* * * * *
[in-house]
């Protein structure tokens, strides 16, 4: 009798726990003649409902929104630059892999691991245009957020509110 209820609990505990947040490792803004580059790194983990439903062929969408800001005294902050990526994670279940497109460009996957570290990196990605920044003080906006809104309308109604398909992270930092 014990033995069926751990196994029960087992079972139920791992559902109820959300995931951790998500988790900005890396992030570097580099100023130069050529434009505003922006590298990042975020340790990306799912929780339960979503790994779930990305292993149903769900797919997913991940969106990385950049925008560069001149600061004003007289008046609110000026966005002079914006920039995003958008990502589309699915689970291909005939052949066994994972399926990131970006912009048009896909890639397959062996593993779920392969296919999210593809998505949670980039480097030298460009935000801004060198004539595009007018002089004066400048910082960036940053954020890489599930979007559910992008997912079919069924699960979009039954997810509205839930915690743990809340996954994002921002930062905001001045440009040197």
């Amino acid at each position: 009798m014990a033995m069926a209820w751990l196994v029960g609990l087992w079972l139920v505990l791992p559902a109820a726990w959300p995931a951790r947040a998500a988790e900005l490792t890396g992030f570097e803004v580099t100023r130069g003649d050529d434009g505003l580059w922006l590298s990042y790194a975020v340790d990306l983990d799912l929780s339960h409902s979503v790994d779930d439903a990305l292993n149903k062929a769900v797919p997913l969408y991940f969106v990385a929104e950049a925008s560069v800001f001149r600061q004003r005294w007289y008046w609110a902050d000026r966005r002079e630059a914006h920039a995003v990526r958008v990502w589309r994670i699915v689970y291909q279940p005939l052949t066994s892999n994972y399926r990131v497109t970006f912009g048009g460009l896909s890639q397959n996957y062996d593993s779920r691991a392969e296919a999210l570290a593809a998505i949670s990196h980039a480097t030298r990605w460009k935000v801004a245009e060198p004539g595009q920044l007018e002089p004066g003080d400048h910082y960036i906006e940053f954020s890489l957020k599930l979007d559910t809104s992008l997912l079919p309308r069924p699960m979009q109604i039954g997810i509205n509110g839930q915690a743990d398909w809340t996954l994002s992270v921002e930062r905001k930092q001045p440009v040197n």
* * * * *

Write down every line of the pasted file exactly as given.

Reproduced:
[in-house]
């Protein structure tokens, strides 16, 4: 009798726990003649409902929104630059892999691991245009957020509110 209820609990505990947040490792803004580059790194983990439903062929969408800001005294902050990526994670279940497109460009996957570290990196990605920044003080906006809104309308109604398909992270930092 014990033995069926751990196994029960087992079972139920791992559902109820959300995931951790998500988790900005890396992030570097580099100023130069050529434009505003922006590298990042975020340790990306799912929780339960979503790994779930990305292993149903769900797919997913991940969106990385950049925008560069001149600061004003007289008046609110000026966005002079914006920039995003958008990502589309699915689970291909005939052949066994994972399926990131970006912009048009896909890639397959062996593993779920392969296919999210593809998505949670980039480097030298460009935000801004060198004539595009007018002089004066400048910082960036940053954020890489599930979007559910992008997912079919069924699960979009039954997810509205839930915690743990809340996954994002921002930062905001001045440009040197």
């Amino acid at each position: 009798m014990a033995m069926a209820w751990l196994v029960g609990l087992w079972l139920v505990l791992p559902a109820a726990w959300p995931a951790r947040a998500a988790e900005l490792t890396g992030f570097e803004v580099t100023r130069g003649d050529d434009g505003l580059w922006l590298s990042y790194a975020v340790d990306l983990d799912l929780s339960h409902s979503v790994d779930d439903a990305l292993n149903k062929a769900v797919p997913l969408y991940f969106v990385a929104e950049a925008s560069v800001f001149r600061q004003r005294w007289y008046w609110a902050d000026r966005r002079e630059a914006h920039a995003v990526r958008v990502w589309r994670i699915v689970y291909q279940p005939l052949t066994s892999n994972y399926r990131v497109t970006f912009g048009g460009l896909s890639q397959n996957y062996d593993s779920r691991a392969e296919a999210l570290a593809a998505i949670s990196h980039a480097t030298r990605w460009k935000v801004a245009e060198p004539g595009q920044l007018e002089p004066g003080d400048h910082y960036i906006e940053f954020s890489l957020k599930l979007d559910t809104s992008l997912l079919p309308r069924p699960m979009q109604i039954g997810i509205n509110g839930q915690a743990d398909w809340t996954l994002s992270v921002e930062r905001k930092q001045p440009v040197n």